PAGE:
A daily trip to school is a monumental journey for the narrator of Yenebi’s Drive to School. Yenebi, her younger sister, Melanie, and her mother, Mami, rise at 4 a.m. to cross the border from Tijuana, Mexico, to San Diego by 7 a.m. Yenebi doesn’t mind the hours of waiting in la linea—the lines of cars awaiting inspection by U.S. authorities—noting that her mother’s wakeup call “makes my ears happier than an alarm clock ever could.” Along the way, she sees a festival of sights, sounds and smells, as vendors tempt car passengers with tacos al vapor, burritos and pan dulce.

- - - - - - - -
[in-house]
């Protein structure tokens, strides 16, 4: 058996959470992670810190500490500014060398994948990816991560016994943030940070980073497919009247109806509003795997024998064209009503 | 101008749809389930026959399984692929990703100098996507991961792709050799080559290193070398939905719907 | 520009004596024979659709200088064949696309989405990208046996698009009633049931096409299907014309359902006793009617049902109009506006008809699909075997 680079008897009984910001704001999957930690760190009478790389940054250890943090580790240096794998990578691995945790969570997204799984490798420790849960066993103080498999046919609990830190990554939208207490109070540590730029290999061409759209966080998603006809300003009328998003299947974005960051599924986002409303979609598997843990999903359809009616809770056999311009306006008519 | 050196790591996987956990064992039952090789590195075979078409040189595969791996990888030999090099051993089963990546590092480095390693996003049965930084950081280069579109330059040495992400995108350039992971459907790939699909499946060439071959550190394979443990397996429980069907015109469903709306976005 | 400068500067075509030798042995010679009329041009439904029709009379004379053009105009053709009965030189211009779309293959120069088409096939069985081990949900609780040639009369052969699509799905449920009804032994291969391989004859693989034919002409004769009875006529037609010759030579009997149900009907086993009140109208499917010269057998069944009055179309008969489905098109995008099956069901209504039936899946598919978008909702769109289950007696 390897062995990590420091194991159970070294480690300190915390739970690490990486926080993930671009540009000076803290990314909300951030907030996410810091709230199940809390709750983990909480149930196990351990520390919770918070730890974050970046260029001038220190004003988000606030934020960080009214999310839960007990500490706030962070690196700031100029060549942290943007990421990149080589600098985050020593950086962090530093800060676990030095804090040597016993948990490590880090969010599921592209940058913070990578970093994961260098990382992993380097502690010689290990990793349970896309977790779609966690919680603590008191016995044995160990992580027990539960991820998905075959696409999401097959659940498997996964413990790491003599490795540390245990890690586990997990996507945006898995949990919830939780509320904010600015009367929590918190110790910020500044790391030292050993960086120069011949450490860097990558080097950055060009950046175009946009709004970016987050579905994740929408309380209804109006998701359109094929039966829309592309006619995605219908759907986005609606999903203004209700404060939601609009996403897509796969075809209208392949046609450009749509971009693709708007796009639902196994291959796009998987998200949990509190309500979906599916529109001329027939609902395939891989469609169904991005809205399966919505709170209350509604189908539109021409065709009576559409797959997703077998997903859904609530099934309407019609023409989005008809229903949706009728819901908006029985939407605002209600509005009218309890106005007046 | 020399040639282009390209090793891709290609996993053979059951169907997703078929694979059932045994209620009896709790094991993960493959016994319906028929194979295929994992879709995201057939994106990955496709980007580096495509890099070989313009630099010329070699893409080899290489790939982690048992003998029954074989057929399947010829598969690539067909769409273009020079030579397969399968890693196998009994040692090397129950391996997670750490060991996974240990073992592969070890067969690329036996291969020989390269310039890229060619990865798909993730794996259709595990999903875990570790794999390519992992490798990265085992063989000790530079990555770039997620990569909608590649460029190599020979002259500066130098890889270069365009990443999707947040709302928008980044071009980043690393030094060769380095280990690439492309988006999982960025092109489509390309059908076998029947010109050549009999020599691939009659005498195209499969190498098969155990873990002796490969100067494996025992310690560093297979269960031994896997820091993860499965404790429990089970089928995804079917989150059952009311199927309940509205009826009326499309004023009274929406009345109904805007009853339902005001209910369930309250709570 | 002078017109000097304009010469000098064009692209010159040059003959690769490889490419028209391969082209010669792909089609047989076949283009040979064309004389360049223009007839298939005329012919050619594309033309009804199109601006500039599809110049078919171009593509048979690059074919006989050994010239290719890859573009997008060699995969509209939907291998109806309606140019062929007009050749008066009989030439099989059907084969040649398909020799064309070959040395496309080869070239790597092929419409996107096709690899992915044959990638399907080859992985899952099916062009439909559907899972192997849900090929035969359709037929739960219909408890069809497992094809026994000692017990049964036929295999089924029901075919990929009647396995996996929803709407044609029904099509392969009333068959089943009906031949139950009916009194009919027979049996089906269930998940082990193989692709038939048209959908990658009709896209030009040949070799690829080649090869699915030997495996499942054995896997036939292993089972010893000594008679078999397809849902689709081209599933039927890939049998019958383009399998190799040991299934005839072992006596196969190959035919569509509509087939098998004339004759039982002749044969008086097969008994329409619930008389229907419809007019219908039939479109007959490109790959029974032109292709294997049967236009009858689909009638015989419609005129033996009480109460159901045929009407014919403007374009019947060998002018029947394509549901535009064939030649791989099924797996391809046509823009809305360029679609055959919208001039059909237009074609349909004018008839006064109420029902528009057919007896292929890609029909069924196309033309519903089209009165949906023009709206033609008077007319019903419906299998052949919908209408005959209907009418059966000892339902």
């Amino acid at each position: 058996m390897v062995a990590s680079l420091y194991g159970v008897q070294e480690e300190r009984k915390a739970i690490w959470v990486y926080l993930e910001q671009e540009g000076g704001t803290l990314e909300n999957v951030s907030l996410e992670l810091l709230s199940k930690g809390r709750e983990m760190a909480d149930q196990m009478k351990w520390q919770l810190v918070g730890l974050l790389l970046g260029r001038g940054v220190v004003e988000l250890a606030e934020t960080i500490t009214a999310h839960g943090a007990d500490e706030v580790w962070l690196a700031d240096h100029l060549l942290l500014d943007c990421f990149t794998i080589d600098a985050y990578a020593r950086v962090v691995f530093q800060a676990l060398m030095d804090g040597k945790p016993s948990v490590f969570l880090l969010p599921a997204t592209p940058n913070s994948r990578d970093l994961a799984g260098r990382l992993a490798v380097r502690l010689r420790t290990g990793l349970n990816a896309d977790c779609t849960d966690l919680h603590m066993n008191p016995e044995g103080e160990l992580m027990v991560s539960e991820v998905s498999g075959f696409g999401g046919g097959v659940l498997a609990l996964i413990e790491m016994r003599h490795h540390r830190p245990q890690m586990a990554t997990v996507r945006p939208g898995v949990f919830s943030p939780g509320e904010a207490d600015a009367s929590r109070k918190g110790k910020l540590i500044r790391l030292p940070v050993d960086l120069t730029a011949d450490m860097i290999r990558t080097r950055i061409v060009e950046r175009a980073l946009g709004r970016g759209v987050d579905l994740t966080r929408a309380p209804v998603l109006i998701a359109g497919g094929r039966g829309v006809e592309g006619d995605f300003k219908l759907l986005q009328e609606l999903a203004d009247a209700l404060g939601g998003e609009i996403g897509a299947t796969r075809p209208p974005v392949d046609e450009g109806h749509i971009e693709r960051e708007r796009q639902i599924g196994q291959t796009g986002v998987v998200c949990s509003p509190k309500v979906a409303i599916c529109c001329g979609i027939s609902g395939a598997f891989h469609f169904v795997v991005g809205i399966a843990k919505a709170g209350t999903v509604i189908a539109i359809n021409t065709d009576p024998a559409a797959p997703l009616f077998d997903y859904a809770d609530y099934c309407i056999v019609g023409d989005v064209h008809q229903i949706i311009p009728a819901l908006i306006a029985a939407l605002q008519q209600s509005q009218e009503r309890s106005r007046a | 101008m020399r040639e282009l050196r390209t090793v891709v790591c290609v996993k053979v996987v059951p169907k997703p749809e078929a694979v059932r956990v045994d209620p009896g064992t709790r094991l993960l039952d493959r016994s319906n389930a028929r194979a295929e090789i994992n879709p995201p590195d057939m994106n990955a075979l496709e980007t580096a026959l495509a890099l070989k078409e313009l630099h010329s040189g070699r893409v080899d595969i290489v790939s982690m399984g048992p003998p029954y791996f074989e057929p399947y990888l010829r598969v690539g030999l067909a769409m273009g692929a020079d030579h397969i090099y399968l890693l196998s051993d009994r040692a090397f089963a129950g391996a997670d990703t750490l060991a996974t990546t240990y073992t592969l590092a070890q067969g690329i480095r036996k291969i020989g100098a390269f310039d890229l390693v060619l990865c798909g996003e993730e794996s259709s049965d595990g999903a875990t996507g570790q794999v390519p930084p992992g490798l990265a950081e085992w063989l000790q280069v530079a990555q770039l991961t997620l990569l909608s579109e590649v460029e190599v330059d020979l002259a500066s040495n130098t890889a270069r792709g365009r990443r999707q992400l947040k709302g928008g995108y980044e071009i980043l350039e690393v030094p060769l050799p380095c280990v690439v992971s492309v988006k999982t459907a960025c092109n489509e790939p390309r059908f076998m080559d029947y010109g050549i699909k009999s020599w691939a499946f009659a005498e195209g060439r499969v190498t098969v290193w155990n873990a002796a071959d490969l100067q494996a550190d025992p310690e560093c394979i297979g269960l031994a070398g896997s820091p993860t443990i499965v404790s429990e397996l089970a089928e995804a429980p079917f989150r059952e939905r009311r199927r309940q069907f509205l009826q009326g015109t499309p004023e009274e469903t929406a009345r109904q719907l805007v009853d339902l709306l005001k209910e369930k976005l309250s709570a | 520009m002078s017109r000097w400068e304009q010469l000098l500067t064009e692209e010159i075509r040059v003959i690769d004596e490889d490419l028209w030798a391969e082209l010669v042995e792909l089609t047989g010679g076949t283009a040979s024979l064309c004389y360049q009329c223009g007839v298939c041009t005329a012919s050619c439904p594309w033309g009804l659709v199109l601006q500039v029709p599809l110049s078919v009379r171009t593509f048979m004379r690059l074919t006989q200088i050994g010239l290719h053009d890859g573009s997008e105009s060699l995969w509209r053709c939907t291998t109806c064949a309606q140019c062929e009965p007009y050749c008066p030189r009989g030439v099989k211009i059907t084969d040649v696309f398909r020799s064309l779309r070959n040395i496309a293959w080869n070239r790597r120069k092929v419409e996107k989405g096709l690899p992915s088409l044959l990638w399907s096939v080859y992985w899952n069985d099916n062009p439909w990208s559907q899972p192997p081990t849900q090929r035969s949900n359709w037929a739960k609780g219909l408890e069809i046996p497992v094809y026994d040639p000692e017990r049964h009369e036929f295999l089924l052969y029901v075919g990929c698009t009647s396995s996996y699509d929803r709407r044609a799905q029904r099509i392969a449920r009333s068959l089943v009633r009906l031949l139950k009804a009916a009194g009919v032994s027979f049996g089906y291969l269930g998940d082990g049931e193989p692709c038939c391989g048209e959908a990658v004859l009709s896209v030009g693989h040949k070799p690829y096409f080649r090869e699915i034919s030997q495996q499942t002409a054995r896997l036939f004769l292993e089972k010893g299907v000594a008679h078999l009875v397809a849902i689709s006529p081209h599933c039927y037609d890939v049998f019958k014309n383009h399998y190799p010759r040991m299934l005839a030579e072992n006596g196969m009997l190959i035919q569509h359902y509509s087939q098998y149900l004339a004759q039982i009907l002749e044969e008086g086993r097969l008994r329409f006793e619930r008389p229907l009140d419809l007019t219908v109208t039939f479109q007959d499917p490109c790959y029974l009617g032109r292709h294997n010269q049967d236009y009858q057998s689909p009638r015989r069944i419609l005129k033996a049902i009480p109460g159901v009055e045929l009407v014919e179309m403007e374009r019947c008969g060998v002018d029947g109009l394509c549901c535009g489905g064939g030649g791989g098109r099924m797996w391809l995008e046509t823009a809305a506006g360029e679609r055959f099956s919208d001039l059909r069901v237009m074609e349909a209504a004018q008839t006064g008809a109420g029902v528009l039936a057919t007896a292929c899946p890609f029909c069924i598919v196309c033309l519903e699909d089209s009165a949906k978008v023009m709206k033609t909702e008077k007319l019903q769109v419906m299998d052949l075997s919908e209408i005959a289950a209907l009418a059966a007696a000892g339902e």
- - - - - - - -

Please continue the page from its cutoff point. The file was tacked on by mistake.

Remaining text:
Author-illustrator Sendy Santamaria notes that this story arose from her own childhood spent on both sides of the border: “It often felt like home was always around me but never somewhere tangible. . . . It was the moments of waiting, of being in between both countries, that felt like home.” She seamlessly weaves Spanish phrases and dialogue into her crisp text, and her art is an explosion of vibrant color, adding to the book’s multisensory celebration. Yenebi’s Drive to School demonstrates excellently that there are many ways to get to school and that the lessons and rewards of education are worth striving for.